Front Page Titles (by Subject) §76 - The Divine Feudal Law: Or, Covenants with Mankind, Represented
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§76 - Samuel von Pufendorf, The Divine Feudal Law: Or, Covenants with Mankind, Represented 
The Divine Feudal Law: Or, Covenants with Mankind, Represented, trans. Theophilus Dorrington, ed. with an Introduction by Simone Zurbruchen (Indianapolis: Liberty Fund, 2002).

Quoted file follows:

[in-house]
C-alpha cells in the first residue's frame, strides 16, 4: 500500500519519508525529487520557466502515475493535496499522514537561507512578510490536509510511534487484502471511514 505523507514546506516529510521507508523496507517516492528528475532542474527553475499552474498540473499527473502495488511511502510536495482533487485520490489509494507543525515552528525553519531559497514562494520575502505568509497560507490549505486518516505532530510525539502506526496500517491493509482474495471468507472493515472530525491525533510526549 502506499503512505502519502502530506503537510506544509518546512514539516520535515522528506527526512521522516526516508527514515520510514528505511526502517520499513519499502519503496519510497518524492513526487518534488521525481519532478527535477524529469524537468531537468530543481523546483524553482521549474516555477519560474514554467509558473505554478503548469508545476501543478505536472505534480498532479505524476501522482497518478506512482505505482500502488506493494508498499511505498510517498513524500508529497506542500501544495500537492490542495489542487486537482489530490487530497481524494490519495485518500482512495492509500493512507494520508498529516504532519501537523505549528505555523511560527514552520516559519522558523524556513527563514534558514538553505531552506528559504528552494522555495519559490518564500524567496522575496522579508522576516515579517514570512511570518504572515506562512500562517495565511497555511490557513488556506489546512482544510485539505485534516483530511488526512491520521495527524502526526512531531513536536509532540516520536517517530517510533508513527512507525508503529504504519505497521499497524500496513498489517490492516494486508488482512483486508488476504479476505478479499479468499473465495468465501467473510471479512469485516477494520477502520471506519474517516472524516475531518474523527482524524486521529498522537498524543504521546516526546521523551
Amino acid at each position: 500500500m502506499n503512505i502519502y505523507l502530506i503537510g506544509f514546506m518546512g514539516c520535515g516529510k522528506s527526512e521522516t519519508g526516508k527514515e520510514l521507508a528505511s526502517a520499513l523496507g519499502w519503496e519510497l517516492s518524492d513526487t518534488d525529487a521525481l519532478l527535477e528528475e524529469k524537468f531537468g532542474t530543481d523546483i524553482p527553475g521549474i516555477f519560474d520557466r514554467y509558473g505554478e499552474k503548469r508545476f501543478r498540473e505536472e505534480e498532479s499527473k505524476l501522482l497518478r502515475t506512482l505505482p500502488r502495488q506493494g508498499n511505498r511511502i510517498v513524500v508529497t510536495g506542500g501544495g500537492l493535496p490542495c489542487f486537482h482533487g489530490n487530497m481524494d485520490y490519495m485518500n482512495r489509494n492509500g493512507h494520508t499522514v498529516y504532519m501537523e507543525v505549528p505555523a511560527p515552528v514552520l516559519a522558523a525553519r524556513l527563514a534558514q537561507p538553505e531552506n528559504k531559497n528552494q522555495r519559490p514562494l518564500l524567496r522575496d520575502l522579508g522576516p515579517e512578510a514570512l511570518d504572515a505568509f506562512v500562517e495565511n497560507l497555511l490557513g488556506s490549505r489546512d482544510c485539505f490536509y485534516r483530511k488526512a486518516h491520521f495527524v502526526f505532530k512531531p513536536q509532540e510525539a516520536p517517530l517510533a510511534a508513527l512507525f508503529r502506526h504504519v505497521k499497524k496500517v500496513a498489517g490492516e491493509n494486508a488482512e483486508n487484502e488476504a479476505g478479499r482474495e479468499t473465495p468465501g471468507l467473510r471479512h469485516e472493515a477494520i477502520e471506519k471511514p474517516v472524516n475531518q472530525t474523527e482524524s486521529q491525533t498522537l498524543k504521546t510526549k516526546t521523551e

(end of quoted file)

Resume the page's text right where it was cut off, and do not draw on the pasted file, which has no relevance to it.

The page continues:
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Concerning the Universal Good Will of God.Those things which are urg’d by Jurieu, concerning the universal good will of God to Mankind, and his will that they should be sav’d, and so about that common distinction between an Antecedent, and a consequent Will, have a very easie Solution if the Sense of them be rightly explain’d. For we deservedly give Credit to the Holy Scriptures, when they assert that God has lov’d the World, that he wills not the Death of a Sinner, that he is not willing any one should perish. Which Benevolence, or good Will does not stay within a meer Complacence and Approbation; but it proceeds even to such an Efficacy that God has afforded fit and sufficient Means for that End, and perform’d all things which can be desir’d on his part. So that the Reason why some Men perish, is not in God, but in the Men themselves. But it must be well observed, as also we have suggested before, that God as a free Agent does not every where exert the utmost Force of his Will and Power, but does so moderate it, as that a Liberty is left to his free Creatures, at least not to accept of the Good which is offer’d. So that a Man cannot be sav’d indeed but by the Benefit of God, but he perishes by his own Fault; and so he has as it were a Negative Vote about the Matter of his Salvation. Whence God has neither absolutely will’d to bestow Salvation upon Men, nor that their Perdition shall come upon them, nor has he decreed either but under a Condition, if they will not hinder or refuse the Means of Salvation. Whence if any Man refuses the Means of Salvation offer’d by God, and perishes, the Antecedent will of God is not frustrated, because this did not determine to proceed absolutely any further, then to the producing and offering Means of Salvation. And if any one whom God hath lov’d with his universal Good will, does afterwards perish, there happens no Change in God, because he did not absolutely will to save that Man, but under a Condition, which that it might exist, God on his part perform’d what was sufficient thereto. But the Conditional Will, whether the Condition exists or no, is not chang’d, but always remains uniform, and consistent with it self. Which things being laid down, it is not difficult to dissolve the Sophistries of Jurieu. (p. 53.) His first Evasion is, That the general Will of saving Men in God is only Legislatory. But God does not in the Expressions of that sort, intimate any Law according to which he intends Men should be judg’d, but declares what on his part he is about to perform. Therefore if at the most it should be granted that some of that sort of Expressions have the Force of a Law, yet ’tis certain the Legislatour cannot, saving his Justice, apply an Impediment whereby it may come to pass that the Law given by him cannot be fulfill’d; nor can he withdraw the Means, without which it is altogether impossible that the Law should be satisfied. But to this Question, Whether or no the Legislative Will speaks, and has annexed to it a serious desire, and good will to bestow Salvation upon all, it is to be said it is so; but that Good-will is Conditional, not Absolute. Certainly unless God invited all Men seriously to Salvation, the Opposition were ridiculous in the Expression, Mat. 23:37. and such like, I would, but ye would not. For without doubt it was very seriously that the Jews would not. But how impertinent an Expostulation, were it to say I have call’d thee to my Supper, not seriously, but for Forms sake, and thou wouldst not come. And if that Thread-bare Distinction of the Will of the Sign, or the signified Will must be of force to elude the Expressions, which in so clear words, speak of the universal Good-will of God, the Satisfaction of Christ, and his Call; why may it not be able to elude the other Particular Expressions, and allow us to say that God does nothing else through the whole Scripture but impose upon Men by pleasing Dreams. Jurieu proceeds to argue, (p. 45.) Either God has that Will now, or he has it not, which without doubt he had from all Eternity. If you say the former there will be in God at the same time two contradictory Wills, to wit, that general one of saving all Men, and the Will of damning many for their foreseen Impenitence. But now others teach that the Antecedent Will is not to be made to reach beyond the first Call by the Gospel, and the voluntary Choice of Men, and that it is not to be extended to the last end: That is, God has been willing thus far to bear a Good-will to all Men, that he has prepar’d Means of Salvation for them, and offer’d Salvation, but he suspends the actual Attainment of Salvation upon the not rejecting his Grace. From whence there is no change in God, if by the fault of Man that end does not follow which God suspended upon a Condition which was in the Power of Man. Jurieu further asks, (p. 55.) Why if God would have all Men to be sav’d under the Condition of Faith and Obedience, did he not decree this to be according to his wish, when it was in his power to fulfil and give the annexed Condition? Why has he not bestow’d so much Grace as might easily overcome the Rebellion of the Will, which also he could easily have done? To which things we answer, That we must know and judge of the Will and Disposal of God by what he has reveal’d in his Word. To which ’tis vain and foolish to oppose the Reasonings of Humane Wit, by which Man presumes to judge of Almighty God, according to his own sense of things. Nor can such things be any more approv’d by sober Minds, than that bold Expression of Alfonsus King of Arragon; That he would have given the World a much better Frame and State, if he had been Counsellour to God in the Creation of it. But in my Judgment it seems a sufficient Reason why God made the foreseen Non-resistance a Condition in this Case: Because it does not please him to draw Men to Heaven after the manner of the working of a Machine, and because by such an irresistible Grace all Morality in the Business of Salvation would be taken away. But that Question too may be much more justly retorted upon the Adverse Party: Why has God, when it was in his Power to have sav’d all Men by an Absolute Will, decreed to bring only some to Salvation by an irrevocable Necessity, who are in themselves no better than those who are Reprobate, and to condemn the rest to Eternal Torments. He enquires further, (p. 57.) Why was not God before the Fall mov’d with that general Philanthrophy, or Good will to Men, as to decree to preserve all Men free from Pollution, that so he might bestow Happiness upon them all? But did God suffer any thing to be wanting on his part, unless he would have exceeded the Measure of a Rational Creature, which might be capable of Morality? And if we will measure all things by that which we judge God to have been able to do, we must say God was able to have sav’d all Men after the Fall into Sin by an Absolute Decree, no less then a few of them. He enquires in the last place, why God should begin to be mov’d with the desire that all Men should be sav’d after the foreseen Fall, and the decreed Permission of the Fall, when the thing was now become impossible, according to the Laws which God had given both to Himself, and to Men. To which we return: It is falsly said God now at length begins to be mov’d with the desire of saving all Men, (which desire was certainly in him from the beginning, and is not risen up since the Fall,) when the thing is now impossible according to the Laws which God had given to Himself and Men. For who can say it is absolutely impossible that all Men should be saved? Or that it is impossible the means of Salvation appointed by God should not be rejected by some? Or what these Laws are which God has laid upon himself and upon Men, which bring, or cause a Necessity that many cannot but refuse the Means of Salvation. In truth I can read nothing of any such Laws in Holy Scripture. But it seems a more expeditious way to Jurieu to solve all these Questions, if it be said, that God after he foresaw and permitted the Fall made this Law, I will that all they who believe, on my Son whom I intend to send shall be sav’d. But still we must needs greatly doubt of the Equity of the Law, if God by an absolute Decree will not give that Faith to all which cannot be exerted by the Natural Power of Man. So therefore there seems to be nothing to hinder, but that we may say, that the general Will of Saving all Men always was, and is in God, both yesterday, to day, and for ever.